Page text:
Published On: July 18, 2017
Published By: Kylie Scott
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After being held hostage during a robbery at the local convenience store, seventeen-year-old Edie finds her attitude about life shattered. Unwilling to put up with the snobbery and bullying at her private school, she enrols at the local public high school, crossing paths with John. The boy who risked his life to save hers.
While Edie’s beginning to run wild, however, John’s just starting to settle down. After years of partying and dealing drugs with his older brother, he’s going straight—getting to class on time, and thinking about the future.
An unlikely bond grows between the two as John keeps Edie out of trouble and helps her broaden her horizons. But when he helps her out with another first—losing her virginity—their friendship gets complicated.
Meanwhile, Edie and John are pulled back into the dangerous world they narrowly escaped. They were lucky to survive the first time, but this time they have more to lose—each other.
*A copy of this book was provided by the published via Netgalley in exchange for an honest review.*
I had heard a lot of good things about Kylie Scott, particularly her Stage Dive series, so when I came across this book on Netgalley I was intrigued, even more so when I read the synopsis. This wasn't quite what I was expecting. I was expecting New Adult and was surprised to find the characters were still in high school, however the content was definitely more what I would expect in NA. Other than that confusion, I have some mixed feelings about this book but enjoyed it overall.
The start of this book is so intense that I was instantly drawn in and had to keep reading. I loved the intensity of the opening scenes, particularly as they were written so well that it made me feel like I was right there in the story. After such an enthralling start, the rest of the book wasn't quite as exciting and I wasn't as invested in the story as I previously had been, however it was still good.
It is frequently mentioned throughout the book that our main character, Edie, is a bigger girl, which made a nice change from having a super skinny protagonist as is quite often the case. I liked that this raised issues of body confidence and a lot of Edie's struggles with her weight were relatable. There were some comments about her weight, bullying and name-calling that I found a bit uncomfortable to read about, though, and I occasionally felt that it wasn't made clear how wrong and hurtful such comments could be.
There were a couple of things I had an issue with in this book, one being that I didn't like the way mental health was discussed. There were some good points in which Edie mentioned her mental health improving since starting to see a therapist. However, a lot of the discussion surrounding mental health could be potentially harmful. The characters have gone through such a traumatic experience at the beginning of book that it is not unexpected that they exhibit signs of PTSD and anxiety as the book develops. Edie often mentions experiencing symptoms of these things but describes herself as "crazy" for this, as well as for needing to see a therapist. For me, there wasn't enough discussion about the benefits of seeking help for mental health problems to outweigh the negative content regarding mental health. From a personal point of view, as someone who suffers from anxiety and frequently experiences panic attacks, I did not appreciate having a panic attack being considered a sign of being "crazy". I think this kind of thing could be potentially harmful to those going through similar situations.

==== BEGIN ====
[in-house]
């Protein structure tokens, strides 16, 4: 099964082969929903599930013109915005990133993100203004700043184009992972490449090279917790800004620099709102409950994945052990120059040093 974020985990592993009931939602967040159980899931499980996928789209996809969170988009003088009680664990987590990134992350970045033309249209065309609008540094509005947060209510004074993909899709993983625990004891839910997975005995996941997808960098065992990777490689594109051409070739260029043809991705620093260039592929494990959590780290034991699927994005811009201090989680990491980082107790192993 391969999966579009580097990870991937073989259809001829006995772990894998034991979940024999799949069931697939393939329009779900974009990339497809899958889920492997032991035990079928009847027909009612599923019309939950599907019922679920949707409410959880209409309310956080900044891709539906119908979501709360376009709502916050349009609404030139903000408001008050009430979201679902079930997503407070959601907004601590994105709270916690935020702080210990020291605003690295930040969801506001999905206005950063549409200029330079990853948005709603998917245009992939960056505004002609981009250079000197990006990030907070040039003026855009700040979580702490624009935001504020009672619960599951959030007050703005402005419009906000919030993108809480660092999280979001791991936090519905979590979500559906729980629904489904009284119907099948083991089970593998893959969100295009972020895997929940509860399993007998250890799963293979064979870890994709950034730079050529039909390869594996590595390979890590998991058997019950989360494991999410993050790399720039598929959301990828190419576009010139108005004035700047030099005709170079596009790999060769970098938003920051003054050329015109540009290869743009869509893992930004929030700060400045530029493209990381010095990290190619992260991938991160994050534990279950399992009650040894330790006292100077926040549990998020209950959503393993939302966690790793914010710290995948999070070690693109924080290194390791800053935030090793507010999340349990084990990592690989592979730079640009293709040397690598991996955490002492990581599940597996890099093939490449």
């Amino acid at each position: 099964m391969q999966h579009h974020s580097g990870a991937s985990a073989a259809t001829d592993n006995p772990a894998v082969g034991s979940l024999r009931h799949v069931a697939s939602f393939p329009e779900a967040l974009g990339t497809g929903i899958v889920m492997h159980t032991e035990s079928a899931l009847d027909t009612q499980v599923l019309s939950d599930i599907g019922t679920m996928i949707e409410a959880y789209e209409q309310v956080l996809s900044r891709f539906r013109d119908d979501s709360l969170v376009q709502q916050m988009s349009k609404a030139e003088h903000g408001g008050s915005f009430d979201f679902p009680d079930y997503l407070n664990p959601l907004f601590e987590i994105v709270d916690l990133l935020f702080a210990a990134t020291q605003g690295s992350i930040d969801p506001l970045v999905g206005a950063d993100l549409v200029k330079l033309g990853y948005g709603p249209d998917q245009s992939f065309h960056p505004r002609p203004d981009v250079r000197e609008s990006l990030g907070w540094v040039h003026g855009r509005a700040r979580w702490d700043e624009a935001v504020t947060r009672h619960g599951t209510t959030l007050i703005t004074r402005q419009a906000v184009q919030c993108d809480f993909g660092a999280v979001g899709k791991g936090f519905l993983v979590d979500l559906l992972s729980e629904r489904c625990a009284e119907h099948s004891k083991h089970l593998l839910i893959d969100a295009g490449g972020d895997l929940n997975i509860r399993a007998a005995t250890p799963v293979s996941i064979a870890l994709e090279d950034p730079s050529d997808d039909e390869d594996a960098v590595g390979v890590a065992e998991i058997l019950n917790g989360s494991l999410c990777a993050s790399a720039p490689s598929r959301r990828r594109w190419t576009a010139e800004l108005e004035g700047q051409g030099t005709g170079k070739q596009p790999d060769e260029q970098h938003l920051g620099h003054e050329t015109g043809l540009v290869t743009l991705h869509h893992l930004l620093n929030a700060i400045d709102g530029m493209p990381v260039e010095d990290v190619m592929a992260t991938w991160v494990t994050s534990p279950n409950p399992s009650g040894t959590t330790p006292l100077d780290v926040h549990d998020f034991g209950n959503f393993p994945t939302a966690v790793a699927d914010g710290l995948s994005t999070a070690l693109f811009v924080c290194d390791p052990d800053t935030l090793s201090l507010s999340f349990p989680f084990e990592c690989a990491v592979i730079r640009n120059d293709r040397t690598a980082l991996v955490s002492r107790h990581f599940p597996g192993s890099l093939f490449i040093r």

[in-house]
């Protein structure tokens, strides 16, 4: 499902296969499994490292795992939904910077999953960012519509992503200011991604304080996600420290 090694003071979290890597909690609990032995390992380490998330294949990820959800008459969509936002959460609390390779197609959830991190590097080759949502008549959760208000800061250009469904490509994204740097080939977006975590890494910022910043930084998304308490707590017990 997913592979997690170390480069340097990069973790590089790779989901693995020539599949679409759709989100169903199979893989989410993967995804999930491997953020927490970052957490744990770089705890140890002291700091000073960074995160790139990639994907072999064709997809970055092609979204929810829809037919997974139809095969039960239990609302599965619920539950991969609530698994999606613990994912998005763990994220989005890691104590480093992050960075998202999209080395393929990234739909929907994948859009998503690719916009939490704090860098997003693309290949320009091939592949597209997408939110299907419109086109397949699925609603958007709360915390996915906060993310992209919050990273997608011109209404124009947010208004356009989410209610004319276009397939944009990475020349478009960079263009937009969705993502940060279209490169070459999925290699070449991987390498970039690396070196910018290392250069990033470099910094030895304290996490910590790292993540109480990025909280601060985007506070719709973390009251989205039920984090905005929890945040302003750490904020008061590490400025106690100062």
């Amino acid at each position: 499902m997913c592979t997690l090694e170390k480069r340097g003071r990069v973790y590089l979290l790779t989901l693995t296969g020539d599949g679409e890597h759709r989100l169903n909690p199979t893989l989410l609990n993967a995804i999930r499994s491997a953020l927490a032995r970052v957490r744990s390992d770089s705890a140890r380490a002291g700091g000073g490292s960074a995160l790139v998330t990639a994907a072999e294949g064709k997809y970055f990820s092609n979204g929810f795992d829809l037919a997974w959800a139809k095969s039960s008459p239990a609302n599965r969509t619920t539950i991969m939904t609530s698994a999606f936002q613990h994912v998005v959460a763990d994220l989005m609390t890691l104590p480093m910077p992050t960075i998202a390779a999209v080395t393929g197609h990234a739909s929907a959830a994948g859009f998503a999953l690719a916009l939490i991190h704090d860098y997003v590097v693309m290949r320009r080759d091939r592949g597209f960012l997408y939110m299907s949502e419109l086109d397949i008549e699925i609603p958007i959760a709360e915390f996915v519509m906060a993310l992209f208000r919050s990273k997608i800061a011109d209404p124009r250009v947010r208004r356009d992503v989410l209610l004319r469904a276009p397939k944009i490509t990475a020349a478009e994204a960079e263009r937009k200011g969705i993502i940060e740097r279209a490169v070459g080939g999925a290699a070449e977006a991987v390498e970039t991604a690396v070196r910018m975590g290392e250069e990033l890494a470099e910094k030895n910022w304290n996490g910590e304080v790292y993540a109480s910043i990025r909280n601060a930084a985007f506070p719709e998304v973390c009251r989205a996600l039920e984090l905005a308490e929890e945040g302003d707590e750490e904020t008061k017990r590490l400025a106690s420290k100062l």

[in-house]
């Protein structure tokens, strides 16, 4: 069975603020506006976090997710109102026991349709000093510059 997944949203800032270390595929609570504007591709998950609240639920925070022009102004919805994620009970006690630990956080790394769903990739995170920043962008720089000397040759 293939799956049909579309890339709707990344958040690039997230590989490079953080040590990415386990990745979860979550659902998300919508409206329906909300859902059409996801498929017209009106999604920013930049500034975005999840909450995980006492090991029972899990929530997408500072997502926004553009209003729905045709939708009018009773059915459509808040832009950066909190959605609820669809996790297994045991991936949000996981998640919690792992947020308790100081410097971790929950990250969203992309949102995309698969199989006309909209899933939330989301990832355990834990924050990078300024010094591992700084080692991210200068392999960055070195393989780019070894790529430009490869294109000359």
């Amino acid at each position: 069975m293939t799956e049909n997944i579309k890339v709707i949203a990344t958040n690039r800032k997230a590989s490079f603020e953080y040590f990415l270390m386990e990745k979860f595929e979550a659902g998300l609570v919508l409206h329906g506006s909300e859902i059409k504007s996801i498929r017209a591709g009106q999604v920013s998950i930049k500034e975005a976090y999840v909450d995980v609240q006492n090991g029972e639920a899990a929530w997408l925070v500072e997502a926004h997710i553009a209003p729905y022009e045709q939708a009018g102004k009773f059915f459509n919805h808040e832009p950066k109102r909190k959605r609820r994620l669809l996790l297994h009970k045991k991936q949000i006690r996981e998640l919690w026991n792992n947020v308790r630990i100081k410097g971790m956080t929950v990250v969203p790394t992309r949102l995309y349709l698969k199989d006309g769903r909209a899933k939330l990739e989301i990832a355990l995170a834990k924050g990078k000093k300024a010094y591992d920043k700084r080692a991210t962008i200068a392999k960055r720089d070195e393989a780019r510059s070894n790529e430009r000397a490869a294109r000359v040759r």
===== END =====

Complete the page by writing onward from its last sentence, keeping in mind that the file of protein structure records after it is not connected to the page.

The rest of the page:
Another thing I didn't really like within the book was the way virginity was handled. I more often than not find myself rolling my eyes at the discussions of virginity being so precious and the protagonist worrying about it being perfect. However, this went to the opposite end of the scale. Losing your virginity was treated like it was nothing. It was discussed as something that you just needed to get it over with with the first person you find. I don't think it needs to be made into such a big thing as is often the case in the books I read, but to discuss it as thought it is completely unimportant was uncomfortable for me.
Despite the issues I had with this book, one thing I really loved was the friendship aspect. There is an emphasis on friendship, particularly as Edie's trust is broken by a good friend so early on in the story, and I really enjoyed seeing her develop her trust with the new friends she makes. I absolutely loved Hang, I think because it seemed like such a different friendship than the one that had been broken and it illustrated the fact that all friendships are different but just as important.
My favourite friendship of them all, though, was Edie and John's friendship. For that reason, I didn't love the romance. I obviously knew it was coming and how their friendship would play out but I loved them much more as friends. They had a great friendship that to me didn't really evolve into a relationship, it just happened due to the circumstances. If it had been more of a gradual thing I would probably have liked the relationship more and it would have felt more natural to me, as it felt quite awkward and unnatural the way things happened.
Overall, though I had my issues with a few things in the book, I did enjoy it. It was a darker, more intense contemporary but still an enjoyable read. There were some more mature themes within the book so I would be aware that it is perhaps not suitable for younger YA readers. I would definitely pick up more from Kylie Scott in future and am now even more interested in her previous series'.